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Real-Time X-MRI-Guided Left Ventricular Lead Implantation for Targeted Delivery of Cardiac Resynchronization Therapy

Research output: Contribution to journalArticle

Jonathan M. Behar, Peter Mountney, Daniel Toth, Sabrina Reiml, Maria Panayiotou, Alexander Brost, Bernhard Fahn, Rashed Karim, Simon Claridge, Tom Jackson, Ben Sieniewicz, Nik Patel, Mark O’Neill, Reza Razavi, Kawal Rhode, Christopher Aldo Rinaldi

Original languageEnglish
JournalJACC: Clinical Electrophysiology
Early online date26 Apr 2017
DOIs
Publication statusE-pub ahead of print - 26 Apr 2017

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Abstract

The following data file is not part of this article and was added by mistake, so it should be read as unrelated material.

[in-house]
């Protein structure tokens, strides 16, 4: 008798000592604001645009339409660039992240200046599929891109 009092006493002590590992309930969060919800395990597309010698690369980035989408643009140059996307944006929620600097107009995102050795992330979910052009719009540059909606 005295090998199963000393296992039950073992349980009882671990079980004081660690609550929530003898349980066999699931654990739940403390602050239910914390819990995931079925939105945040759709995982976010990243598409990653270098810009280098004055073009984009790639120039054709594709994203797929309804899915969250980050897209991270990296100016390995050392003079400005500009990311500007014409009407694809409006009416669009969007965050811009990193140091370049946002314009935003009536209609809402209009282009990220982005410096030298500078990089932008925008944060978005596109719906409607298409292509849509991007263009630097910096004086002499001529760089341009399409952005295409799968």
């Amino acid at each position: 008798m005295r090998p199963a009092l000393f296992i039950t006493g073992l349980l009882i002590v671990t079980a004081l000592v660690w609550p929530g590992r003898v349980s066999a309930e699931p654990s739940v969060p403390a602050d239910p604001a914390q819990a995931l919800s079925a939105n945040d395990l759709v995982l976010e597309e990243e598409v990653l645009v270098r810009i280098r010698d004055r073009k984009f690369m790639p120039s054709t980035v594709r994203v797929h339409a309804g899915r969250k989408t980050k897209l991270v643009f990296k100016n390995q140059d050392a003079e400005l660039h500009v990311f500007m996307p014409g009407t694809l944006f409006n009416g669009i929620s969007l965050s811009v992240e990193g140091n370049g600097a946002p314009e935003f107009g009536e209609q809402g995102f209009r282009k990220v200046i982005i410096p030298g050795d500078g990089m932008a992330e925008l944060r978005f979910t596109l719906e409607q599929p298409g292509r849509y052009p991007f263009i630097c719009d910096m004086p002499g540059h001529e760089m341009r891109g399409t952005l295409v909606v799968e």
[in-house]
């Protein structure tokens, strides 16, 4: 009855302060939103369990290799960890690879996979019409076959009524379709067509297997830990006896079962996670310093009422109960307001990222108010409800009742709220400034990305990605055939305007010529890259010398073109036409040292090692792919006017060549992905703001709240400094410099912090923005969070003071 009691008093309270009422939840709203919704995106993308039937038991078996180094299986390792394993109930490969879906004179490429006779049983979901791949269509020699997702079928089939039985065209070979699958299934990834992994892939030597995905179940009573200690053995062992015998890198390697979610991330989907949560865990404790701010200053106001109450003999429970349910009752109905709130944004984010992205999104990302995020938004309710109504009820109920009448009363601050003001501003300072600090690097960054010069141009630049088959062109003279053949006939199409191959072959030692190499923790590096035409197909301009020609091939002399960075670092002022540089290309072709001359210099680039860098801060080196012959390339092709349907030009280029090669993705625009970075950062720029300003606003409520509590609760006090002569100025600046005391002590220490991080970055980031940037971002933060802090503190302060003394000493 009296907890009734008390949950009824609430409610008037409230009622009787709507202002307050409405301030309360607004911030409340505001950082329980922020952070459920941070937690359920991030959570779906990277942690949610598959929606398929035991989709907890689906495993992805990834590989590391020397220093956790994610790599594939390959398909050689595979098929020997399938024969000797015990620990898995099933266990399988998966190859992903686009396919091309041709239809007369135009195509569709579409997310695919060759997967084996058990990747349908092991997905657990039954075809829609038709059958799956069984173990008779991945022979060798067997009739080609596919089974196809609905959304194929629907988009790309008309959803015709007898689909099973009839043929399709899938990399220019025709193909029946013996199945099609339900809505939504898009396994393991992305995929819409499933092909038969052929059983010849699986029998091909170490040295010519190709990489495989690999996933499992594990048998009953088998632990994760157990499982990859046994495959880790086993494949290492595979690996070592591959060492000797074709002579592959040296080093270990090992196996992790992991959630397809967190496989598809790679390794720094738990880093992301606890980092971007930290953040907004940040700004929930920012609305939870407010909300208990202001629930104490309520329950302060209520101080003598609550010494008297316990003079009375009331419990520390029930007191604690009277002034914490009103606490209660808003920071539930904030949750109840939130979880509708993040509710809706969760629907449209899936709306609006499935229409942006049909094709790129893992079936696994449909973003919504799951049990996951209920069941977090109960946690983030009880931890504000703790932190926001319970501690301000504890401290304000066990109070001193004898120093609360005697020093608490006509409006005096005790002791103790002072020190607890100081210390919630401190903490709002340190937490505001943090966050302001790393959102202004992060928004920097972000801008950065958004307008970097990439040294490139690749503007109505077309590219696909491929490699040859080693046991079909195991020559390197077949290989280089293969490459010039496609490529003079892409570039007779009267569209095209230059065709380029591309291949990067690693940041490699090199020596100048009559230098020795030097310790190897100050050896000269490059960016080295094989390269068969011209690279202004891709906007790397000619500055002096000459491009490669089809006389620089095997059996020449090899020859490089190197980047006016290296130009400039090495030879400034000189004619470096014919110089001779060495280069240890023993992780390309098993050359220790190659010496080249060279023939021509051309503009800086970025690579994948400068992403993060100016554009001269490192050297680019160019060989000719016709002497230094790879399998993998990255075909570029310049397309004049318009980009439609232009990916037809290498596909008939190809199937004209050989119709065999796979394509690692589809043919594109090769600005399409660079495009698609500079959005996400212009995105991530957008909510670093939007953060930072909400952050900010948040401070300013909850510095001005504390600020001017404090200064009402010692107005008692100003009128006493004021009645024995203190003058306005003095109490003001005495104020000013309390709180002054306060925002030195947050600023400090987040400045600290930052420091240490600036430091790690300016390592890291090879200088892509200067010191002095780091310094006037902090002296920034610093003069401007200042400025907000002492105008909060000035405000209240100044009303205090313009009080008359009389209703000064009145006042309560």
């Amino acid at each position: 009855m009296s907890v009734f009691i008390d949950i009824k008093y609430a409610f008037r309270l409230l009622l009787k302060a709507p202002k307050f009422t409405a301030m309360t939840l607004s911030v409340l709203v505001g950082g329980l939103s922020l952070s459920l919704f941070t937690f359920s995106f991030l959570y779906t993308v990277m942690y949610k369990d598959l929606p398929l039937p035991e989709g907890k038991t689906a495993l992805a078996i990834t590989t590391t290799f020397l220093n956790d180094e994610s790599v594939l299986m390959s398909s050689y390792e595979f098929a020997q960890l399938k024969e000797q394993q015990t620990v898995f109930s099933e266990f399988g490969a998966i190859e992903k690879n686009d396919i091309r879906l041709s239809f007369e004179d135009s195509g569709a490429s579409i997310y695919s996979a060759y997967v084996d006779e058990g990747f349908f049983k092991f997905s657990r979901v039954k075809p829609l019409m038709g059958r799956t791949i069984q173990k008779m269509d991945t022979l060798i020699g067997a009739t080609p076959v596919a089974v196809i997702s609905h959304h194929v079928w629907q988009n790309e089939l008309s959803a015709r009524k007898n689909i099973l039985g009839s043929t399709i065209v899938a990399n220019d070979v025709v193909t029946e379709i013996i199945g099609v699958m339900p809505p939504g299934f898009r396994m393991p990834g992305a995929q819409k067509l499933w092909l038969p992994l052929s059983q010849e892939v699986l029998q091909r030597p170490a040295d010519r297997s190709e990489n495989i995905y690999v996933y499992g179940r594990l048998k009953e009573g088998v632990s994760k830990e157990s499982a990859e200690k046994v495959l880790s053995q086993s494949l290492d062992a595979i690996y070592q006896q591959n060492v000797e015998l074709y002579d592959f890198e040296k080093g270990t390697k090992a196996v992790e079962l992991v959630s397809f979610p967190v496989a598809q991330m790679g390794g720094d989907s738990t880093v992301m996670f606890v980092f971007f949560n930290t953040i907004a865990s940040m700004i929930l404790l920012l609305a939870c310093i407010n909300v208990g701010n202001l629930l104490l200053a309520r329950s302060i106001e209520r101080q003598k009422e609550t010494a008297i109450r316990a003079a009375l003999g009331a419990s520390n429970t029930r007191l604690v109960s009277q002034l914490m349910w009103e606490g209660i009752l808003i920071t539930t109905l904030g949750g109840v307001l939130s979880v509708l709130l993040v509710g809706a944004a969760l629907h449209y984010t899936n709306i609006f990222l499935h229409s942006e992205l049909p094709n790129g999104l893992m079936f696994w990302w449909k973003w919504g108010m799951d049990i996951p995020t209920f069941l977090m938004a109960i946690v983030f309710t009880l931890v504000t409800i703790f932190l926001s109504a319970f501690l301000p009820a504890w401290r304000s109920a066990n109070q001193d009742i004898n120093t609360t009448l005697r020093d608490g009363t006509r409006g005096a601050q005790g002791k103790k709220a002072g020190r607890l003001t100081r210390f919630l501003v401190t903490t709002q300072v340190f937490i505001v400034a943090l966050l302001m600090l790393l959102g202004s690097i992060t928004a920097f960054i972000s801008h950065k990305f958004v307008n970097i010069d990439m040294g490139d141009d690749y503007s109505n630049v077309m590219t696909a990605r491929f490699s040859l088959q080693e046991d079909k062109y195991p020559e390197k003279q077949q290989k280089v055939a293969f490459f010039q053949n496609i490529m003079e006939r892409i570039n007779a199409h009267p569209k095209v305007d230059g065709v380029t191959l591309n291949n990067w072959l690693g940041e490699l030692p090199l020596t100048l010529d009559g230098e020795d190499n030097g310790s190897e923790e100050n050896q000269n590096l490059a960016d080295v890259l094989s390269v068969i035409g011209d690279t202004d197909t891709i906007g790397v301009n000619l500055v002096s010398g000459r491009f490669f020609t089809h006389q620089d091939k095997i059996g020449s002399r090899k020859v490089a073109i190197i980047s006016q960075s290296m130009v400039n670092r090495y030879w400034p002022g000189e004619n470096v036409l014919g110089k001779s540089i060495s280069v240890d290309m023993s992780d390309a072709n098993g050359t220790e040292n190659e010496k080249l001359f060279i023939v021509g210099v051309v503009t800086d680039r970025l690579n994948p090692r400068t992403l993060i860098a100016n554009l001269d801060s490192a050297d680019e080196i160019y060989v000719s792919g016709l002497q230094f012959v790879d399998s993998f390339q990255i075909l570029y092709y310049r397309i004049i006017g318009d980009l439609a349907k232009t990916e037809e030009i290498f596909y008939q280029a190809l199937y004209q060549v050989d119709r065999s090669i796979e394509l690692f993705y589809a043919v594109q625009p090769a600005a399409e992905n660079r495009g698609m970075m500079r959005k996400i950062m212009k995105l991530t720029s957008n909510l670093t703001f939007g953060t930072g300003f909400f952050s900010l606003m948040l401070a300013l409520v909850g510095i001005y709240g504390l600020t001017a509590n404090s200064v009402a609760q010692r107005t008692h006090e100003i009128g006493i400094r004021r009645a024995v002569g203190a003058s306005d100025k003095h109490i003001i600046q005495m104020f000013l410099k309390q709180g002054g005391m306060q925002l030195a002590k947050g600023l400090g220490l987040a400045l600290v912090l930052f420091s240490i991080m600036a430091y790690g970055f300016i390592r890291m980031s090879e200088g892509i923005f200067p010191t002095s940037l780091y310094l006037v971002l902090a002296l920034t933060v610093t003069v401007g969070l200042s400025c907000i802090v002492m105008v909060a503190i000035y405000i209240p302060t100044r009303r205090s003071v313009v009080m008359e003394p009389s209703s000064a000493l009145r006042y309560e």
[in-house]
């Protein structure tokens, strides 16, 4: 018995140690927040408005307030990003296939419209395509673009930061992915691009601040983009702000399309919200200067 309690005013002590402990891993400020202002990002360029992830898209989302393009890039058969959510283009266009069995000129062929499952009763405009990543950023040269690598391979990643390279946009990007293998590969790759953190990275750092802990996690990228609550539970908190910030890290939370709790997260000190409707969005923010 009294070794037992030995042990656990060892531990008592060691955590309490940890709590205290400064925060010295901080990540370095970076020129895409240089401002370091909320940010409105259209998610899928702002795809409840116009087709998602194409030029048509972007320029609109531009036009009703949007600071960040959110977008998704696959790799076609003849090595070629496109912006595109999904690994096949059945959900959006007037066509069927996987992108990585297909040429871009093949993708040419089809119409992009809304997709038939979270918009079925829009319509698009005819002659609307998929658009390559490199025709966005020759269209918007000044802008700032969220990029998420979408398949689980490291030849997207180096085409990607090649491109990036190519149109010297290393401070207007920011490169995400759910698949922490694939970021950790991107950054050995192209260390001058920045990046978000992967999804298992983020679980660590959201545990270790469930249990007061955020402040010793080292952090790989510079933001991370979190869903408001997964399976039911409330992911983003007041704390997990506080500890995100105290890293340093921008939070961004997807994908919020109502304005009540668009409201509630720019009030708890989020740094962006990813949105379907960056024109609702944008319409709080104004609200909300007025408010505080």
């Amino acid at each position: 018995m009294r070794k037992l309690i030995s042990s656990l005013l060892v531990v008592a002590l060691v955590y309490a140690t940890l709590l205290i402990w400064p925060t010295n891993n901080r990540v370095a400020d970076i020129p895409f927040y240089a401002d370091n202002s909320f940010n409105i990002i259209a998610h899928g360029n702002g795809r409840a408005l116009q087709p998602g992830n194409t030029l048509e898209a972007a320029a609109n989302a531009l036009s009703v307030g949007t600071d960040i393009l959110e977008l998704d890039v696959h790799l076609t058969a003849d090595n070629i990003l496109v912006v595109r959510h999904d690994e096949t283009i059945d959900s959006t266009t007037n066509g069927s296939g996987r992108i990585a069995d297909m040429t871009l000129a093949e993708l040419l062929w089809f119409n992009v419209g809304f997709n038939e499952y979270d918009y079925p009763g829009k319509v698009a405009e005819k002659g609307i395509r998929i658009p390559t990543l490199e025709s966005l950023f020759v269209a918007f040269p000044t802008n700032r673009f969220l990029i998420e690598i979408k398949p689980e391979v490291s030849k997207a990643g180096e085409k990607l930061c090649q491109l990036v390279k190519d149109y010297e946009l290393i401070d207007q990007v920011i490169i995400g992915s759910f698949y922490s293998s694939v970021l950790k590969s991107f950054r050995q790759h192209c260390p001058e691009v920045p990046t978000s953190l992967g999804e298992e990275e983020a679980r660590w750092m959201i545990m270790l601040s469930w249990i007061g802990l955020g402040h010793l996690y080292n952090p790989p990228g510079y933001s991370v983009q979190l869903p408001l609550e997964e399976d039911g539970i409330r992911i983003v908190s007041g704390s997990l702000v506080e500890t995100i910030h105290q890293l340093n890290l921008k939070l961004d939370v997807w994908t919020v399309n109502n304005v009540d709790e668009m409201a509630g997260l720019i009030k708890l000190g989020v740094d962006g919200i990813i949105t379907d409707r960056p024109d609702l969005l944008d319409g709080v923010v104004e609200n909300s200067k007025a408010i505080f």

Objectives This study sought to test the feasibility of a purpose-built, integrated software platform to process, analyze, and overlay cardiac magnetic resonance (CMR) data in real time within a cardiac catheter laboratory and magnetic resonance imaging scanner in the same facility with the ability to transfer patients from one to the other (X-MRI) environment to guide left ventricular (LV) lead implantation. Background Suboptimal LV lead position is a major determinant of poor cardiac resynchronization therapy (CRT) response, and the optimal site is highly patient specific. Pacing myocardial scar is associated with poorer outcomes; conversely, targeting latest mechanical activation (LMA) may improve them. Methods Fourteen patients (age 74 ± 5.1 years; New York Heart Association functional class: 2.7 ± 0.4; 86% ischemic with ejection fraction 27 ± 7.6%; QRSd: 157 ± 19 ms) underwent CMR followed by immediate CRT implantation using derived scar and dyssynchrony data, overlaid onto fluoroscopy in an X-MRI suite. Rapid LV segmentation enabled detailed scar quantification, identification of LMA segments, and selection of myocardial targets. At coronary venography, the CMR-derived 3-dimensional shell was fused, enabling identification of viable venous targets subtended by target segments for LV lead placement. Results The platform was successful in all 14 patients, of whom 10 (71%) were paced in pre-procedurally defined target segments. Pacing in CMR-defined target segments (out of scar) showed a significant decrease in the LV capture threshold (mean difference: 2.4 [1.5 to 3.2]; p < 0.001) and shorter paced QRS duration (mean difference: 25 [15 to 34]; p < 0.001) compared with pacing in areas of CMR determined scar. In 5 (36%) patients with extensive scar in the posterolateral wall, CMR guidance enabled successful lead delivery in an alternative anatomically favorable site. Radiation dose and implant times were similar to historical controls (p = NS). Conclusions Real-time CMR-guided LV lead placement is feasible and achievable in a single clinical setting and may prove helpful to preferentially select sites for LV lead placement.

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